Hello world, here we are at Aussie Wednesday today's Aussie thing is the Wallaby.
A wallaby is a small or mid-sized macropod native to Australia and New Guinea, with introduced populations in New Zealand, UK and other countries. They belong to the same taxonomic family as kangaroos and sometimes the same genus, but kangaroos are specifically categorised into the six largest species of the family.
They are cute but aggressive animals within the mob can pose a danger to people, especially families with young children. Losing their fear for humans may also make kangaroos and wallabies more vulnerable to abuse by other people
I guess you are wondering what is the difference between a wallaby and a kangaroo.
The most obvious difference between the wallaby and the kangaroo is size. As a rule, the kangaroo is generally much larger than the wallaby. ... Another simple way to tell a wallaby and a kangaroo apart is by their colouring. A wallaby's coat is usually brighter with two to three different colour.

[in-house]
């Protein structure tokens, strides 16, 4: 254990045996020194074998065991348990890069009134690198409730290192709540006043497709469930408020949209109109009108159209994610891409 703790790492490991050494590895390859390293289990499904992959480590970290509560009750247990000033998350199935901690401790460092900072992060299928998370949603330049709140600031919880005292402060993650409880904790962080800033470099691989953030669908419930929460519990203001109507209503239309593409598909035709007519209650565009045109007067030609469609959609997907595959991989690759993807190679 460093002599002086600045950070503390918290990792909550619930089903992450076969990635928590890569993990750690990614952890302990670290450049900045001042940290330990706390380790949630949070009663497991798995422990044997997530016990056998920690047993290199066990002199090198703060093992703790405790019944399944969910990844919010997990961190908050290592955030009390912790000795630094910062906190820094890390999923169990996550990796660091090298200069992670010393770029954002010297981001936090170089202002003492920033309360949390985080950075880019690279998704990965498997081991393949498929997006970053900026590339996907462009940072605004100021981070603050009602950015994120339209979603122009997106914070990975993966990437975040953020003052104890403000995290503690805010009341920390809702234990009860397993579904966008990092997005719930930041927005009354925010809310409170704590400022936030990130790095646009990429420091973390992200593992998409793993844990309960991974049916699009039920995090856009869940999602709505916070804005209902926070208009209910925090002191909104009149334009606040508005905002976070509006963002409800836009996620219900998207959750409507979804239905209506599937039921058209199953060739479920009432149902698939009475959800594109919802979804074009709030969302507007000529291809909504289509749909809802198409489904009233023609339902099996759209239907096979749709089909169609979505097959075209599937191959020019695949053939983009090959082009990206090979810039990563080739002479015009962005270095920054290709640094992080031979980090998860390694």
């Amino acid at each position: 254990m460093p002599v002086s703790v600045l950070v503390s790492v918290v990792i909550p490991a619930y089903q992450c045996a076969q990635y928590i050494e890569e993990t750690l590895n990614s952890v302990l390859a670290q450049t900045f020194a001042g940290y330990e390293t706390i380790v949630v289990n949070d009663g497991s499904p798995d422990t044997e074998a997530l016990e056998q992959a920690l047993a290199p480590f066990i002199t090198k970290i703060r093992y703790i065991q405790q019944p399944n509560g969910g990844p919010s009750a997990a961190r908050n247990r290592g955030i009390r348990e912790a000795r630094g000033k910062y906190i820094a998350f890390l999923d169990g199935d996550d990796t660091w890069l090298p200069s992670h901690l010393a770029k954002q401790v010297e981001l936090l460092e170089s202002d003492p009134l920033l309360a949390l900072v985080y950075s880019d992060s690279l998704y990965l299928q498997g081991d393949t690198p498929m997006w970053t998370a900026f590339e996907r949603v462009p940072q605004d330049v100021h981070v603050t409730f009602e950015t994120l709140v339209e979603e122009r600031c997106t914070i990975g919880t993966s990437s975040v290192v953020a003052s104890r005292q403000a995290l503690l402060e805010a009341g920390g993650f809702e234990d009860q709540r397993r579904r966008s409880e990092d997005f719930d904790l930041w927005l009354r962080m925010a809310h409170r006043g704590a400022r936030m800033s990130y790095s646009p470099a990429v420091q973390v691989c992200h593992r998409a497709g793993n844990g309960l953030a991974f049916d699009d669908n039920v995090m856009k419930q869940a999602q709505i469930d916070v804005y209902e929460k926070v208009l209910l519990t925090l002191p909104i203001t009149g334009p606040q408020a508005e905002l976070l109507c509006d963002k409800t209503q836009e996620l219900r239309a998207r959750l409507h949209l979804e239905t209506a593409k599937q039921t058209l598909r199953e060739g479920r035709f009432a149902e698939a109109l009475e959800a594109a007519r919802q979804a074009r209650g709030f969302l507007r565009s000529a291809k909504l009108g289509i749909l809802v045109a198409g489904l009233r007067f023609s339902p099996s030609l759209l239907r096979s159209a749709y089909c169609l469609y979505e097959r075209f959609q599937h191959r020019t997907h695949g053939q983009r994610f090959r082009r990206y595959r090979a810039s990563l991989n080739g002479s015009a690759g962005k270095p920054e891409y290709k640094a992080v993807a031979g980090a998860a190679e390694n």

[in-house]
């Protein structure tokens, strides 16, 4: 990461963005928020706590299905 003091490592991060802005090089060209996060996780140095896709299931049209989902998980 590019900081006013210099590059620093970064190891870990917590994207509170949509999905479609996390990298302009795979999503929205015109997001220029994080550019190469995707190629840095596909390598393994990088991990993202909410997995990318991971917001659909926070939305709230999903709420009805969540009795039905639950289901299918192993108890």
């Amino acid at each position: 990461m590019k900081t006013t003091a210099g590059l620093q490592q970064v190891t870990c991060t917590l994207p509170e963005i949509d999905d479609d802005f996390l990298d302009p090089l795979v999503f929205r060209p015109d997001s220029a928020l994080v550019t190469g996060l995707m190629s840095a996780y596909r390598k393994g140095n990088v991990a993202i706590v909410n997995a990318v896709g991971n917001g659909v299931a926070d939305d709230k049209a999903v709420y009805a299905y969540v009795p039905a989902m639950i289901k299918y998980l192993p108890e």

They live for around 9 years They rest at midday in long grass or like this mum and joey on a soft mossy verge. That's why they're difficult to spot during the day if you go out wallaby searching. It's best to go at dawn and dusk when they're most active.
Although physically more like kangaroos, wallaroos' genetic make-up is closer to that of some wallabies and can cross-breed with some wallaby species.
They are herbivores and they mostly eat grass. They can also eat leaves and fruits, and other plants like ferns and herbs. When grazing, wallabies will often congregate in small groups, though most species are typically solita